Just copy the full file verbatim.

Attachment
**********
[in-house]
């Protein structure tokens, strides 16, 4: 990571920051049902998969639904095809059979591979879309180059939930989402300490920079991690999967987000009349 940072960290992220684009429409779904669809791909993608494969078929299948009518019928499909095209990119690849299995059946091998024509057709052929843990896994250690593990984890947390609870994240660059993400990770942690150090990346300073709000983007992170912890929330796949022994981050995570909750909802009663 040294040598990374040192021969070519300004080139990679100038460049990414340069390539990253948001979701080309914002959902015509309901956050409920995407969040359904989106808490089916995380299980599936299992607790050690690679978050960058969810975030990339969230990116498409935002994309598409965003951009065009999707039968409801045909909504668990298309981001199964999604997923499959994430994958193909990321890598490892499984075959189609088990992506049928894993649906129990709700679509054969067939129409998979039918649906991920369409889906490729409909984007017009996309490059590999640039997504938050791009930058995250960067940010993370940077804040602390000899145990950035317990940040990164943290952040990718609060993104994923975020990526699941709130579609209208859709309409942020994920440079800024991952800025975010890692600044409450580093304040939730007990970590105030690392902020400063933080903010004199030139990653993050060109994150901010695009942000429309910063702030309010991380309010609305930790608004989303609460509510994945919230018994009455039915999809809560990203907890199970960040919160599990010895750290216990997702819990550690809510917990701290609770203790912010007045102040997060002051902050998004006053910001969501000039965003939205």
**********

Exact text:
[in-house]
């Protein structure tokens, strides 16, 4: 990571920051049902998969639904095809059979591979879309180059939930989402300490920079991690999967987000009349 940072960290992220684009429409779904669809791909993608494969078929299948009518019928499909095209990119690849299995059946091998024509057709052929843990896994250690593990984890947390609870994240660059993400990770942690150090990346300073709000983007992170912890929330796949022994981050995570909750909802009663 040294040598990374040192021969070519300004080139990679100038460049990414340069390539990253948001979701080309914002959902015509309901956050409920995407969040359904989106808490089916995380299980599936299992607790050690690679978050960058969810975030990339969230990116498409935002994309598409965003951009065009999707039968409801045909909504668990298309981001199964999604997923499959994430994958193909990321890598490892499984075959189609088990992506049928894993649906129990709700679509054969067939129409998979039918649906991920369409889906490729409909984007017009996309490059590999640039997504938050791009930058995250960067940010993370940077804040602390000899145990950035317990940040990164943290952040990718609060993104994923975020990526699941709130579609209208859709309409942020994920440079800024991952800025975010890692600044409450580093304040939730007990970590105030690392902020400063933080903010004199030139990653993050060109994150901010695009942000429309910063702030309010991380309010609305930790608004989303609460509510994945919230018994009455039915999809809560990203907890199970960040919160599990010895750290216990997702819990550690809510917990701290609770203790912010007045102040997060002051902050998004006053910001969501000039965003939205």